We've read a lot about why Scottish independence would benefit Scotland and hinder the UK. I'm interested to know how Scottish independence (voting YES to devolution) will benefit the UK on a commercial/business level.
According to an article in the the Economist It'll cost you, Scotland currently receives about as much in subsidies as it pays in oil. As such, a vote for independence would relieve the rest of the UK the burden of, for example, 187 million quid in RBS subsidies.
Speaking about the benefits for Scotland, it states:
Both are wrong, in the short term at least. Assuming it keeps the oil and gas extracted from under Scottish waters, an independent Scotland would currently gain roughly as much in taxes as it would lose in subsidies (see article).
The future, however, looks much dicier. This is a stormy economic world, and an independent Scotland would be a small, vulnerable barque. It would depend on oil for some 18% of its GDP, making it subject to shifts in global commodity prices. Though high oil and gas prices have pushed up tax revenues, if they drop production as well as receipts would plummet. The richest reserves have already been exploited, leaving inaccessible oil that becomes uneconomic when prices fall. North Sea production has been falling by about 6% a year for the past decade. Eventually the oil will run out entirely.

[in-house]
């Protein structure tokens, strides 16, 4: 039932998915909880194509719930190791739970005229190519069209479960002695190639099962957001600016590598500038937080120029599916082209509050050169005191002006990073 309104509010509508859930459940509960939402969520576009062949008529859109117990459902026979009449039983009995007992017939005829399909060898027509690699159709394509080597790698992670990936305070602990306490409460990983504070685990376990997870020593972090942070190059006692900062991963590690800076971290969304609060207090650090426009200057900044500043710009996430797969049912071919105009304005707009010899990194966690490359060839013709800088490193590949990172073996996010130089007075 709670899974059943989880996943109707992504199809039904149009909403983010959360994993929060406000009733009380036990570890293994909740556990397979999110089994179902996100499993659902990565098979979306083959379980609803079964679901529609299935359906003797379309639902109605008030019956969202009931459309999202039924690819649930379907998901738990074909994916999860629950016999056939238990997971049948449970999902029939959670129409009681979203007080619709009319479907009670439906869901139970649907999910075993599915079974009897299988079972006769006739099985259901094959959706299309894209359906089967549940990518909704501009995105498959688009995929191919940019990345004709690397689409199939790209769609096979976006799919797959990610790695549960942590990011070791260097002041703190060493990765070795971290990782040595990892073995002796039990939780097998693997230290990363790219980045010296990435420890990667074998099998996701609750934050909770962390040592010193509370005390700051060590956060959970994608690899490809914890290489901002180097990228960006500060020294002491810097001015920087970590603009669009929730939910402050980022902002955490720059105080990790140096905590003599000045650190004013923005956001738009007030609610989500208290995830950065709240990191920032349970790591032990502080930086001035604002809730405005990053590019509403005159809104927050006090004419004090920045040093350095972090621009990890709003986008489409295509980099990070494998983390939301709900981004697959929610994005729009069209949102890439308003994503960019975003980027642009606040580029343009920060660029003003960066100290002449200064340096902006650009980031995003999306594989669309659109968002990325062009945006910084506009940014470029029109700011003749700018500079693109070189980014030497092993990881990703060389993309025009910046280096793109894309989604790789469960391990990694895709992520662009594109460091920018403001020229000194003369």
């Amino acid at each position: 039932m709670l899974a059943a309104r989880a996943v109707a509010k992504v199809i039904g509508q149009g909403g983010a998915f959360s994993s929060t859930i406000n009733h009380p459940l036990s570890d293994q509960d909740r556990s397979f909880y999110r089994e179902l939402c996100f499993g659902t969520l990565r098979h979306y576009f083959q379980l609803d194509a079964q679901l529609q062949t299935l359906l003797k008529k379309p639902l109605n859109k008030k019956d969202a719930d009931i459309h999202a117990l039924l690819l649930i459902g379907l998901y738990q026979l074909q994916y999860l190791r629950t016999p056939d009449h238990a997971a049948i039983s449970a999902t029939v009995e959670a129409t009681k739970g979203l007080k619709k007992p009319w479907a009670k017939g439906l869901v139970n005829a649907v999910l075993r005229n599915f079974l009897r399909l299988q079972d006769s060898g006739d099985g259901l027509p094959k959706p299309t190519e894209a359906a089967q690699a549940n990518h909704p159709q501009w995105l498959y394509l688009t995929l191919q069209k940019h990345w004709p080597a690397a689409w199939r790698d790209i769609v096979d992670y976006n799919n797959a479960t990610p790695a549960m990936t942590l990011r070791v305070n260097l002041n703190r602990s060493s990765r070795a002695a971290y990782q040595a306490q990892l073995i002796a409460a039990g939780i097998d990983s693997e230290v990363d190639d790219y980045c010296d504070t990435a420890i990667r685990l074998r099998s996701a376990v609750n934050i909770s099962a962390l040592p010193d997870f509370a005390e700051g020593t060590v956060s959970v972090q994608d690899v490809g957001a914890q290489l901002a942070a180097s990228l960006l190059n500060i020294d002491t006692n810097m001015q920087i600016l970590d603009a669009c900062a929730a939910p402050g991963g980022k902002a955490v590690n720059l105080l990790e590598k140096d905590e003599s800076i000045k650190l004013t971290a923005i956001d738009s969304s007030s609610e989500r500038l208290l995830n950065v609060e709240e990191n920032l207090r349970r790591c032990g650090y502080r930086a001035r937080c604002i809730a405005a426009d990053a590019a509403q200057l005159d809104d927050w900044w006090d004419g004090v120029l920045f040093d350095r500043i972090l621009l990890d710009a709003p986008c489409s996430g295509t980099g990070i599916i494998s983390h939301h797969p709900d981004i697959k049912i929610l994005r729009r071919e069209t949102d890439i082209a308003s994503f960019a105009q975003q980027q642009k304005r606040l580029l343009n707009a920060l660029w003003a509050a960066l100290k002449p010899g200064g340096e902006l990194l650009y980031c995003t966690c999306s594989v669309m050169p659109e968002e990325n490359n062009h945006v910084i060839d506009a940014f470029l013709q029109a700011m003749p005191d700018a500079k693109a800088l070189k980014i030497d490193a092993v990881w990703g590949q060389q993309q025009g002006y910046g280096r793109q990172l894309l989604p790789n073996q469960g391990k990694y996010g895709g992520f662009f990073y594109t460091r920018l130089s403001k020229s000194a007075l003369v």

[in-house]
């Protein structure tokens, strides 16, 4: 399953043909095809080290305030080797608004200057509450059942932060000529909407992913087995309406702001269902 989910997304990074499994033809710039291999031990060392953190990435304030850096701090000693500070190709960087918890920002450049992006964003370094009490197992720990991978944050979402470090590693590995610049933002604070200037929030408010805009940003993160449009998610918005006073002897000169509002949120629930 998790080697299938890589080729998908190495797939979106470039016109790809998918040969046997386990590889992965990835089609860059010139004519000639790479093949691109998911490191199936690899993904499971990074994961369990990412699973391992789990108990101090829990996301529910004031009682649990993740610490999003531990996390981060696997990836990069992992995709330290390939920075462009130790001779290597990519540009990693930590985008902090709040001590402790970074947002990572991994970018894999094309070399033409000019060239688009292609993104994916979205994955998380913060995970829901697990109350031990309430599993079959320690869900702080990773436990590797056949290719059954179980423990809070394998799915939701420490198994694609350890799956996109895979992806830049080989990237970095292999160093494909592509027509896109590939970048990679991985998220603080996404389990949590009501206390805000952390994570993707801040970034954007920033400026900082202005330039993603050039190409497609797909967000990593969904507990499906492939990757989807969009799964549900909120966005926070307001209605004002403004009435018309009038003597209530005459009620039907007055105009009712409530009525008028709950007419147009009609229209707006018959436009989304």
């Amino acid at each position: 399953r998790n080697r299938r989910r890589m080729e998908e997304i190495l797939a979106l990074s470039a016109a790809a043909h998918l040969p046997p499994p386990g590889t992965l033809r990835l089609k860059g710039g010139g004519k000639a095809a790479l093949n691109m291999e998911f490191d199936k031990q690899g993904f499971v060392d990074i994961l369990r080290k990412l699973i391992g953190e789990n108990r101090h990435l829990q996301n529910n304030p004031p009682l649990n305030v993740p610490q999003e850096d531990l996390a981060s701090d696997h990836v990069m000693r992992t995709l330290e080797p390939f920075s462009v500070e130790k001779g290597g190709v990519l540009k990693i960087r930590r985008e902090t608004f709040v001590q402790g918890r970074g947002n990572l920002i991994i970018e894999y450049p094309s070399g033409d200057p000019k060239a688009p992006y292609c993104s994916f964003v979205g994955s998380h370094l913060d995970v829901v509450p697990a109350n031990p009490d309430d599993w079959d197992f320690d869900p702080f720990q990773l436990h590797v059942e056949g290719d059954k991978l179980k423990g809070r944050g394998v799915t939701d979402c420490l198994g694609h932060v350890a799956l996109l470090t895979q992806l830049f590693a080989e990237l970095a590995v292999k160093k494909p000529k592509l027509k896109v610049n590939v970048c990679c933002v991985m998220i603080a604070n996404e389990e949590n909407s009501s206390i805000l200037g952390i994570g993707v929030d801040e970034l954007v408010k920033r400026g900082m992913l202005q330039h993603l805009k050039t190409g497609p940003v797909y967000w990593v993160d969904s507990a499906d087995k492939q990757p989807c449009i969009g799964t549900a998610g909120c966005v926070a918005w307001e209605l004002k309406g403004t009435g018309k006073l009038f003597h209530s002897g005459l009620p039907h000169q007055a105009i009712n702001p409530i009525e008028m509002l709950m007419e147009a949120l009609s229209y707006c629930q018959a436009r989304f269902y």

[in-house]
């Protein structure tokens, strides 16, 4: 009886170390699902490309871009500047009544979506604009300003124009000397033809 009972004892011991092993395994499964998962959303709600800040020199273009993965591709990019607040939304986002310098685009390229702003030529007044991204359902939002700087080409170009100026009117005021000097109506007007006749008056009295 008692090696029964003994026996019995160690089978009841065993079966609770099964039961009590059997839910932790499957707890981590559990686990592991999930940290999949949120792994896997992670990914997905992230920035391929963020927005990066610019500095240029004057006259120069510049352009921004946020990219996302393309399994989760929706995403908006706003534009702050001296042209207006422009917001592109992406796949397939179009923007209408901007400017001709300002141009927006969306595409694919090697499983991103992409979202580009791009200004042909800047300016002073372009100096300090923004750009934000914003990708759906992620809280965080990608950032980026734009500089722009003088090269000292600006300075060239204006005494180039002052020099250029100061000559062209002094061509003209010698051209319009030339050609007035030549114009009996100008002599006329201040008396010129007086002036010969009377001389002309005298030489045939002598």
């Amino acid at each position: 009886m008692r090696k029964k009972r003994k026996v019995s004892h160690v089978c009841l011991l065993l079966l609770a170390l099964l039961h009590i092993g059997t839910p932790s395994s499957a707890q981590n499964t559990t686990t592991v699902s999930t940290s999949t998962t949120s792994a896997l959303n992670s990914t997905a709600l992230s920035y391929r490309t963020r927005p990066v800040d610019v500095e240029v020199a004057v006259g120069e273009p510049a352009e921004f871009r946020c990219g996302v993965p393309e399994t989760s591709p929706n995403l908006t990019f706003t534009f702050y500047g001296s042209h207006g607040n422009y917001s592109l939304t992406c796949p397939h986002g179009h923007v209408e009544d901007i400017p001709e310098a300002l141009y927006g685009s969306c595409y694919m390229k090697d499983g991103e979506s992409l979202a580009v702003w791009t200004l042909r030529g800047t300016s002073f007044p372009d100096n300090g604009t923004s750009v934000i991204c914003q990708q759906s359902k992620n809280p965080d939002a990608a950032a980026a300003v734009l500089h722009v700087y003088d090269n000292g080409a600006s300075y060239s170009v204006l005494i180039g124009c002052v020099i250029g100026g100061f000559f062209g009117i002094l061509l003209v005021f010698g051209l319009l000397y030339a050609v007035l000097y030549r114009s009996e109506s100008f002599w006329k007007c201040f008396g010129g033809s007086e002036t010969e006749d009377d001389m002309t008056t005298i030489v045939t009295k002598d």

A small country is more vulnerable to other shocks. In 2008 the British government had to bail out Royal Bank of Scotland (RBS) and HBOS, Scotland's two biggest banks. At its peak, RBS's balance sheet was 13 times Scottish GDP. Edinburgh has faltered as a financial centre since, and would be hard to revive. There is a limit to how large a financial sector an independent Scotland—a new, small economy—could support. Mr Salmond has already rebuffed suggestions that he should take a share of RBS's £187 billion of toxic assets.
This borne out in public spending, where Scotland, on average, receives more than other parts of the UK. In "The Scottish Play", they write:
Such arithmetic calls into question not just Scotland's economic future but its political one. Spending per head is currently 13% more than in Britain as a whole, supplying free university tuition, for example, which is not available south of the border. Welfare spending, which consumes a third of public funds, is 11% higher than in England and is rising faster as a share of public expenditure than any other category.
Finally, as "Breaking Up is Hard To Do" (Nov 3, 2012) suggests, Scottish independence would probably bring about a new player within the EU.
Some suggest that the break-up would lead to the creation of two entirely new states, both of which would have to renegotiate their membership of international organisations. Others argue that, on the contrary, both Scotland and a British rump would become “successor states”, entitled to automatic continuing membership of all those bodies to which the UK currently belongs. But most believe that, after any divorce, the UK would continue to exist as before, with only Scotland as a new state.
Having a close ally with a different position in the EU, albeit without some of the benefits that the UK already has, could allow for some renegotiation with the EU. This could be even more (if they play the "We're gonna leave if you don't give us even more" game) special privilege, or even new status - although it could just as easily be a "good riddance with you" from the EU, too.